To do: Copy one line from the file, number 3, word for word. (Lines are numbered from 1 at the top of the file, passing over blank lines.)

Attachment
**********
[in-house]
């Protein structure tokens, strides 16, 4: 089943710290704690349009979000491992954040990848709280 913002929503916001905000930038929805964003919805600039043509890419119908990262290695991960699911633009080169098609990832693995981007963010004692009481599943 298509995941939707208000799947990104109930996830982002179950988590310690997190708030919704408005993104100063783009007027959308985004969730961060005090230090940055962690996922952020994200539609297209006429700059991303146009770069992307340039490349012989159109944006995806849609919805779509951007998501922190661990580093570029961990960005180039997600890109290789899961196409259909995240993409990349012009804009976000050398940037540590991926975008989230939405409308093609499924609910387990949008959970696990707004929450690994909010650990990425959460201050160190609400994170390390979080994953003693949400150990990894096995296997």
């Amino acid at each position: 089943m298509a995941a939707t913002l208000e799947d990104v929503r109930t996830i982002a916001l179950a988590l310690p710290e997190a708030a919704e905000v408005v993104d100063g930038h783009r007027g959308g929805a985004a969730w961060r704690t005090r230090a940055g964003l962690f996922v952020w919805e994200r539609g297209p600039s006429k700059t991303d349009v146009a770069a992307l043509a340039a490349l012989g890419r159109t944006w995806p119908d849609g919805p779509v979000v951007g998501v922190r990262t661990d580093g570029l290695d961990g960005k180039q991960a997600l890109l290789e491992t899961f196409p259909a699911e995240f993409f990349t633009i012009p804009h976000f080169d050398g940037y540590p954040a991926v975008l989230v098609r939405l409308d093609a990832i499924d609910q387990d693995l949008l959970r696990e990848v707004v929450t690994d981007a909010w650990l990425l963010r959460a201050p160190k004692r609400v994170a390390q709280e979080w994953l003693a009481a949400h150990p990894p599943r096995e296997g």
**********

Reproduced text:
């Amino acid at each position: 089943m298509a995941a939707t913002l208000e799947d990104v929503r109930t996830i982002a916001l179950a988590l310690p710290e997190a708030a919704e905000v408005v993104d100063g930038h783009r007027g959308g929805a985004a969730w961060r704690t005090r230090a940055g964003l962690f996922v952020w919805e994200r539609g297209p600039s006429k700059t991303d349009v146009a770069a992307l043509a340039a490349l012989g890419r159109t944006w995806p119908d849609g919805p779509v979000v951007g998501v922190r990262t661990d580093g570029l290695d961990g960005k180039q991960a997600l890109l290789e491992t899961f196409p259909a699911e995240f993409f990349t633009i012009p804009h976000f080169d050398g940037y540590p954040a991926v975008l989230v098609r939405l409308d093609a990832i499924d609910q387990d693995l949008l959970r696990e990848v707004v929450t690994d981007a909010w650990l990425l963010r959460a201050p160190k004692r609400v994170a390390q709280e979080w994953l003693a009481a949400h150990p990894p599943r096995e296997g």